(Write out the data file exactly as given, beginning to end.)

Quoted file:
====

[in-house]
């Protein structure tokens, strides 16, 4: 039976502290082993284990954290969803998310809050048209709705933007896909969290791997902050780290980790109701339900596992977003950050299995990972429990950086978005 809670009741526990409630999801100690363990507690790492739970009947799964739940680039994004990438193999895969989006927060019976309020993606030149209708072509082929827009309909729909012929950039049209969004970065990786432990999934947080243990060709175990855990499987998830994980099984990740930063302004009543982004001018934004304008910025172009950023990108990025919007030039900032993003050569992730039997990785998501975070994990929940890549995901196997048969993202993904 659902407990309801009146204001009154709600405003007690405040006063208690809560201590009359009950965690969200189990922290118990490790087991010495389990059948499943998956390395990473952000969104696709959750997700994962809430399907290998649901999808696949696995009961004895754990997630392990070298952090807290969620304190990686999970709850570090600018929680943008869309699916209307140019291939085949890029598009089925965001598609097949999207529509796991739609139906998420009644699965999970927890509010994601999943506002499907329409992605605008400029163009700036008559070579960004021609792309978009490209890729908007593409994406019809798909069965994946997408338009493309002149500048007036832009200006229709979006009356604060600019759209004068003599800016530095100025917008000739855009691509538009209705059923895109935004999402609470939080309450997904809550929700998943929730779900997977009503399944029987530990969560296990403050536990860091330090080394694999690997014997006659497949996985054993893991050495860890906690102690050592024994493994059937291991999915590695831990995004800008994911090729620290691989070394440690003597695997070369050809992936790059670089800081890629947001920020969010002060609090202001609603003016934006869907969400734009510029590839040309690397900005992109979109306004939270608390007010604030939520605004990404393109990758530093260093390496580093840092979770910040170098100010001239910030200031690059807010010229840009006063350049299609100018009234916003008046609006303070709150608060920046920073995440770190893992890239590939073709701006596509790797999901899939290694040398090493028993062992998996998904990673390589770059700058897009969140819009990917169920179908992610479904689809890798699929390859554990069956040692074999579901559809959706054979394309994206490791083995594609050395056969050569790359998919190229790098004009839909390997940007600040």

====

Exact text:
[in-house]
């Protein structure tokens, strides 16, 4: 039976502290082993284990954290969803998310809050048209709705933007896909969290791997902050780290980790109701339900596992977003950050299995990972429990950086978005 809670009741526990409630999801100690363990507690790492739970009947799964739940680039994004990438193999895969989006927060019976309020993606030149209708072509082929827009309909729909012929950039049209969004970065990786432990999934947080243990060709175990855990499987998830994980099984990740930063302004009543982004001018934004304008910025172009950023990108990025919007030039900032993003050569992730039997990785998501975070994990929940890549995901196997048969993202993904 659902407990309801009146204001009154709600405003007690405040006063208690809560201590009359009950965690969200189990922290118990490790087991010495389990059948499943998956390395990473952000969104696709959750997700994962809430399907290998649901999808696949696995009961004895754990997630392990070298952090807290969620304190990686999970709850570090600018929680943008869309699916209307140019291939085949890029598009089925965001598609097949999207529509796991739609139906998420009644699965999970927890509010994601999943506002499907329409992605605008400029163009700036008559070579960004021609792309978009490209890729908007593409994406019809798909069965994946997408338009493309002149500048007036832009200006229709979006009356604060600019759209004068003599800016530095100025917008000739855009691509538009209705059923895109935004999402609470939080309450997904809550929700998943929730779900997977009503399944029987530990969560296990403050536990860091330090080394694999690997014997006659497949996985054993893991050495860890906690102690050592024994493994059937291991999915590695831990995004800008994911090729620290691989070394440690003597695997070369050809992936790059670089800081890629947001920020969010002060609090202001609603003016934006869907969400734009510029590839040309690397900005992109979109306004939270608390007010604030939520605004990404393109990758530093260093390496580093840092979770910040170098100010001239910030200031690059807010010229840009006063350049299609100018009234916003008046609006303070709150608060920046920073995440770190893992890239590939073709701006596509790797999901899939290694040398090493028993062992998996998904990673390589770059700058897009969140819009990917169920179908992610479904689809890798699929390859554990069956040692074999579901559809959706054979394309994206490791083995594609050395056969050569790359998919190229790098004009839909390997940007600040």